Medical professionals could use this imaginative power to reassure patients. In her book Bodies in Formation (2012), Rachel Prentice provides a telling example of this while referring to a surgeon who had to operate on an arm of a rather anxious patient, and who said: “if you just lend your arm to me, I will give it back to you when I have fixed it.” With these words, the surgeon explicitly aimed at turning this patient’s arm into an object, something “on loan.” Rather than resulting in disrespect for this patient’s humanness or his bodily dignity, this surgeon’s objectifying approach provided comfort; it relieved the patient, temporary, from his inextricable responsibility for his sick body part.

Objectifying a patient’s body, then, is not always such a bad thing. If we want to humanize health care, if we want to improve the clinical encounter between patient and medical professional, we should not uncritically discard the objectifying stance. Instead, medical professionals should be trained to oscillate between different perspectives on a patient’s body. They can do justice to the complexity of patients’ humanness if they appreciate when body objectification only reduces a patient into a number or a case and thus should be disapproved and, conversely, when body objectification can help patients to deal with illnesses and their treatment and thus should be encouraged.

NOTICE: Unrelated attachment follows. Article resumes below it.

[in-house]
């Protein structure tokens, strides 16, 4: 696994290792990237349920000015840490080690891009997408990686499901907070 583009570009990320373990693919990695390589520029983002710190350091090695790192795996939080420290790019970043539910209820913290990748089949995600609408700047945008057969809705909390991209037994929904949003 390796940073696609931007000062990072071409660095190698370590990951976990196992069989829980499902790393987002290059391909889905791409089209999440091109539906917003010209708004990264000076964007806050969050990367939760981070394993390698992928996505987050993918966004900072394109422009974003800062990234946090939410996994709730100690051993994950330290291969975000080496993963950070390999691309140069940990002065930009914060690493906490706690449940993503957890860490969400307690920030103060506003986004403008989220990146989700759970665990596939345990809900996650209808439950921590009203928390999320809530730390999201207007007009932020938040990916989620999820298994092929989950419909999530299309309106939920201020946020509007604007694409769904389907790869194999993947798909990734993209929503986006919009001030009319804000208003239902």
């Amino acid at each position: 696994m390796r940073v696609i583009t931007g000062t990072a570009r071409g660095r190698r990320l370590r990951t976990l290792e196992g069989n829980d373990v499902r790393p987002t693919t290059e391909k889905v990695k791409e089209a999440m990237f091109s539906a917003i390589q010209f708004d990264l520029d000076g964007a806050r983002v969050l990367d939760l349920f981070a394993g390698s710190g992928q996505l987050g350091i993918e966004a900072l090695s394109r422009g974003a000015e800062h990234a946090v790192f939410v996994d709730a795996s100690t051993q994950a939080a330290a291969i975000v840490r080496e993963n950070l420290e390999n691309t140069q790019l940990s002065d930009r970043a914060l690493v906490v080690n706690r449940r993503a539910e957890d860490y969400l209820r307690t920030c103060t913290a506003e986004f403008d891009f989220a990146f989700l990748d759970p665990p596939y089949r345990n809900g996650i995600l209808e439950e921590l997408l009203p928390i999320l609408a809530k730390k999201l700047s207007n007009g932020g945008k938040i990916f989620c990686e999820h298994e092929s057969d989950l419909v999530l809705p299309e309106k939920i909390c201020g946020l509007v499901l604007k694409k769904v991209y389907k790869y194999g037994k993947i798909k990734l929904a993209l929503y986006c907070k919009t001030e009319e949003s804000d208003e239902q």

Jenny Slatman


Picture: Kaisu Koski, Living anatomy (2013). By courtesy of the artist.